Tax and Fiscal Policy

Budget ‘hasn’t really moved us any closer to where we need to be’, says IEA Executive Director


Energy and Environment
Commenting on the Budget, Tom Clougherty, Executive Director of the free market think tank, the Institute of Economic Affairs, said:

“Today’s Budget tax cuts will provide some relief from the rising cost of living, but ultimately won’t do much to revive the stagnating economy that lies behind most of our current woes. 

“There is a strong fairness argument for the National Insurance reduction, which will partially offset the impact of frozen tax thresholds. And the long-term ambition to abolish National Insurance and simplify the way we tax earnings is a very welcome one – even if it doesn’t seem likely to come to fruition.

“The Chancellor’s changes to child benefit also went some way towards reducing the harm done by his predecessors. A more radical overhaul – including the planned shift to a household basis – can’t come soon enough. 

“Cutting capital gains tax on residential properties is fine as far as it goes. But abolishing Stamp Duty Land Tax – or at least raising the threshold for homes to £1m – would have been a far better way to improve the UK’s antiquated and destructive property tax regime. 

“This Budget didn’t really address the UK’s long-term fiscal challenges, particularly around the impact of an ageing population. On the other hand, it did highlight the absurdity of setting tax policy based on highly variable five-year debt forecasts. Fiscal rules should be a good thing, but the way we’re using them makes no sense at all.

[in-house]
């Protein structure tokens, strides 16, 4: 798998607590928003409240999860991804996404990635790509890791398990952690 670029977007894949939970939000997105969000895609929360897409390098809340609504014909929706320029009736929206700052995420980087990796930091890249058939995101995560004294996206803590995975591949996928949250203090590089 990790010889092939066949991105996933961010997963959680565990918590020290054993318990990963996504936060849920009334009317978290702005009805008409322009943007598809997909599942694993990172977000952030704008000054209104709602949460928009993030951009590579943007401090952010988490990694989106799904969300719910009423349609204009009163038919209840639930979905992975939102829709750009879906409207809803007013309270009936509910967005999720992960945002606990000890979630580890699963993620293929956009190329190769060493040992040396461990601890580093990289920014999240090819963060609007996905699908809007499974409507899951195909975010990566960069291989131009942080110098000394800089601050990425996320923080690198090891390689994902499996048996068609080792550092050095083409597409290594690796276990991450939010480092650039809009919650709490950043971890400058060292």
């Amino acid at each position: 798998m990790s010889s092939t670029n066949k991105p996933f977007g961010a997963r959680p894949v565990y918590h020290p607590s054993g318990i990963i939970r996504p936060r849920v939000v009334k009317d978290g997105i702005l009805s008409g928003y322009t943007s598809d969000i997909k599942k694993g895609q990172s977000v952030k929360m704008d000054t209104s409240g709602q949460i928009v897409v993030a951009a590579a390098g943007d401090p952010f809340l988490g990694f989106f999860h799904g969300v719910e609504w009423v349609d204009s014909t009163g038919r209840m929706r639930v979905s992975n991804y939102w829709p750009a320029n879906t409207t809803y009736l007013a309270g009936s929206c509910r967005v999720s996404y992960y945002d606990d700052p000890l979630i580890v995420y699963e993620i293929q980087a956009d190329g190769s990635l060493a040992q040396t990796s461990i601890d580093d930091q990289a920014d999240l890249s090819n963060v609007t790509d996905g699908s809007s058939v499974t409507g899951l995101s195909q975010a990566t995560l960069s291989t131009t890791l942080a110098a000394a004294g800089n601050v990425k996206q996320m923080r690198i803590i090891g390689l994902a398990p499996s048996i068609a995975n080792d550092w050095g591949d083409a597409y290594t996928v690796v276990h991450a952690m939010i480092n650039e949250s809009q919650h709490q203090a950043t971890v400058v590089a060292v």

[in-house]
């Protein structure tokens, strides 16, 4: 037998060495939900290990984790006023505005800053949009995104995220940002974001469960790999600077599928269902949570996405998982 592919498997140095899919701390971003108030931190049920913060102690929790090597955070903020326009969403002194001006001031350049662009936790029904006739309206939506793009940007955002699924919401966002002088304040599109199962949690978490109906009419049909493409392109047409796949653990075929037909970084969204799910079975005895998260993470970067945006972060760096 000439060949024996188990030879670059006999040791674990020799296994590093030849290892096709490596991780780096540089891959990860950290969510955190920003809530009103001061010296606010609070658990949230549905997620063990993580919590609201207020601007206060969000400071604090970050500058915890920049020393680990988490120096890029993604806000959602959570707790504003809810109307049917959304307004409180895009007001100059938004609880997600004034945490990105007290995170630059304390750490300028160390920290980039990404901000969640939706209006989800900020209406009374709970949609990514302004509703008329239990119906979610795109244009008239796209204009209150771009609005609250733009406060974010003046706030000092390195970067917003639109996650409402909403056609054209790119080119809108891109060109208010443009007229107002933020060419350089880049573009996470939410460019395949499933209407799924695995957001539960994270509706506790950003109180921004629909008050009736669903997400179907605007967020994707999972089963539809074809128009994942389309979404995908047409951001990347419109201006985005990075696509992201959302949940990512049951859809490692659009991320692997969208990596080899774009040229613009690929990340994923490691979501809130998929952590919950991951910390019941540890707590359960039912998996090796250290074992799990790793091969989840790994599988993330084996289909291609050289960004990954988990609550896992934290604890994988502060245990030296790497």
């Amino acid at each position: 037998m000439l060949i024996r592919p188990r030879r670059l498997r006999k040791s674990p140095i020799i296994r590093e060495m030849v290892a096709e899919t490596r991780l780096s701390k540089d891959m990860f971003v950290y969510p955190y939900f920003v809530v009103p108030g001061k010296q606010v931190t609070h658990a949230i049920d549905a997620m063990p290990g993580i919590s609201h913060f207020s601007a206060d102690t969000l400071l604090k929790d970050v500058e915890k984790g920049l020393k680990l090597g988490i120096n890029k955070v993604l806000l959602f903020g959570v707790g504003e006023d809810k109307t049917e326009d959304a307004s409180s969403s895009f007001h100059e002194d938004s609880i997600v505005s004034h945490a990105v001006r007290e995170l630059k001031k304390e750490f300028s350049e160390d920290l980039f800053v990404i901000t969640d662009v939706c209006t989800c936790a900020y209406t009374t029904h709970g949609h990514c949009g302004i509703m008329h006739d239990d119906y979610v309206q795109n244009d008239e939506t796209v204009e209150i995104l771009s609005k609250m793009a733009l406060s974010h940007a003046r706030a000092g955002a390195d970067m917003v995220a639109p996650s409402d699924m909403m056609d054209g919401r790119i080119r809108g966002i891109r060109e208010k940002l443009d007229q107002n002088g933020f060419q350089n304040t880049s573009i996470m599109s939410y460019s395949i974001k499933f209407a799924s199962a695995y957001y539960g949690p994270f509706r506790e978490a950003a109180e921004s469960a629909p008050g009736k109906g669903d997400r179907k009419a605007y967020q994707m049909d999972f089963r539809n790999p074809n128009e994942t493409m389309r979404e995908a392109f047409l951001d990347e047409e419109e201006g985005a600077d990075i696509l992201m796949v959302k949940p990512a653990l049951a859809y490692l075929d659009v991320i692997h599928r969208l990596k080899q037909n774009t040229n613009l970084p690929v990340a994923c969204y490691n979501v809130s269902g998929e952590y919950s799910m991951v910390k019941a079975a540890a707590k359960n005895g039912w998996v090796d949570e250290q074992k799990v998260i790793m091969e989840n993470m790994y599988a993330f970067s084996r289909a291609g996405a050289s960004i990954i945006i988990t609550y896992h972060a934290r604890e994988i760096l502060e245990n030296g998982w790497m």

“There’s no getting away from the fact that raising living standards in the long run depends on generating faster economic growth. And that means prioritising tax reforms with genuine pro-growth impact, fixing our broken planning system so that we can build more of everything, and accepting that we need to couple spending restraint with major reforms to public services.

“As always, there are good and bad things in this Budget. But if we take a broader view of economic policy, it hasn’t really moved us any closer to where we need to be.”


Notes to Editors

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The mission of the Institute of Economic Affairs is to improve understanding of the fundamental institutions of a free society by analysing and expounding the role of markets in solving economic and social problems. The IEA is a registered educational charity and independent of all political parties.